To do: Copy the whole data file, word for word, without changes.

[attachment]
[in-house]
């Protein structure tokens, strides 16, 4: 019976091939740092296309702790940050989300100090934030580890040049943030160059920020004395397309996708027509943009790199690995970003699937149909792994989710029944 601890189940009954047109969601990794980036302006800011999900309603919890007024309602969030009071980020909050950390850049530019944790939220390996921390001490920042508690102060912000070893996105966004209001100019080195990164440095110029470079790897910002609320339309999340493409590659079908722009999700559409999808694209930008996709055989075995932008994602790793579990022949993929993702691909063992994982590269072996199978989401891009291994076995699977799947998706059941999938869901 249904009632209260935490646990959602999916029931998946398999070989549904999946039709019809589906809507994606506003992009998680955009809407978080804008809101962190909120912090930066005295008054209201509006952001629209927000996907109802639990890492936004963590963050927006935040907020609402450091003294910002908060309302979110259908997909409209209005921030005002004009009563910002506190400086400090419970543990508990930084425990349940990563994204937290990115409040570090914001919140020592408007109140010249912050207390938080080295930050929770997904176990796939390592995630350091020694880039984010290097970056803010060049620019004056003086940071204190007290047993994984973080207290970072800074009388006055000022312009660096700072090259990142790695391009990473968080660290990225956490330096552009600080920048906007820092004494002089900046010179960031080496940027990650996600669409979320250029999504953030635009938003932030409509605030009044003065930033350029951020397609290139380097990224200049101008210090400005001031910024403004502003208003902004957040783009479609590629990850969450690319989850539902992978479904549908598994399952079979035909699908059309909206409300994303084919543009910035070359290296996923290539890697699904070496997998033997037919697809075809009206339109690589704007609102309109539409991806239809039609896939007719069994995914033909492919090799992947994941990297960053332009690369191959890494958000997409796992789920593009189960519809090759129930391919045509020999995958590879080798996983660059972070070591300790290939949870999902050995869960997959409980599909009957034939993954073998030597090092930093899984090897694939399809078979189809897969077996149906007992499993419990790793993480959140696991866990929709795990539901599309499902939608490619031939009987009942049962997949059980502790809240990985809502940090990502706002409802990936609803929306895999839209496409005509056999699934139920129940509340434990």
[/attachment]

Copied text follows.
[in-house]
């Protein structure tokens, strides 16, 4: 019976091939740092296309702790940050989300100090934030580890040049943030160059920020004395397309996708027509943009790199690995970003699937149909792994989710029944 601890189940009954047109969601990794980036302006800011999900309603919890007024309602969030009071980020909050950390850049530019944790939220390996921390001490920042508690102060912000070893996105966004209001100019080195990164440095110029470079790897910002609320339309999340493409590659079908722009999700559409999808694209930008996709055989075995932008994602790793579990022949993929993702691909063992994982590269072996199978989401891009291994076995699977799947998706059941999938869901 249904009632209260935490646990959602999916029931998946398999070989549904999946039709019809589906809507994606506003992009998680955009809407978080804008809101962190909120912090930066005295008054209201509006952001629209927000996907109802639990890492936004963590963050927006935040907020609402450091003294910002908060309302979110259908997909409209209005921030005002004009009563910002506190400086400090419970543990508990930084425990349940990563994204937290990115409040570090914001919140020592408007109140010249912050207390938080080295930050929770997904176990796939390592995630350091020694880039984010290097970056803010060049620019004056003086940071204190007290047993994984973080207290970072800074009388006055000022312009660096700072090259990142790695391009990473968080660290990225956490330096552009600080920048906007820092004494002089900046010179960031080496940027990650996600669409979320250029999504953030635009938003932030409509605030009044003065930033350029951020397609290139380097990224200049101008210090400005001031910024403004502003208003902004957040783009479609590629990850969450690319989850539902992978479904549908598994399952079979035909699908059309909206409300994303084919543009910035070359290296996923290539890697699904070496997998033997037919697809075809009206339109690589704007609102309109539409991806239809039609896939007719069994995914033909492919090799992947994941990297960053332009690369191959890494958000997409796992789920593009189960519809090759129930391919045509020999995958590879080798996983660059972070070591300790290939949870999902050995869960997959409980599909009957034939993954073998030597090092930093899984090897694939399809078979189809897969077996149906007992499993419990790793993480959140696991866990929709795990539901599309499902939608490619031939009987009942049962997949059980502790809240990985809502940090990502706002409802990936609803929306895999839209496409005509056999699934139920129940509340434990």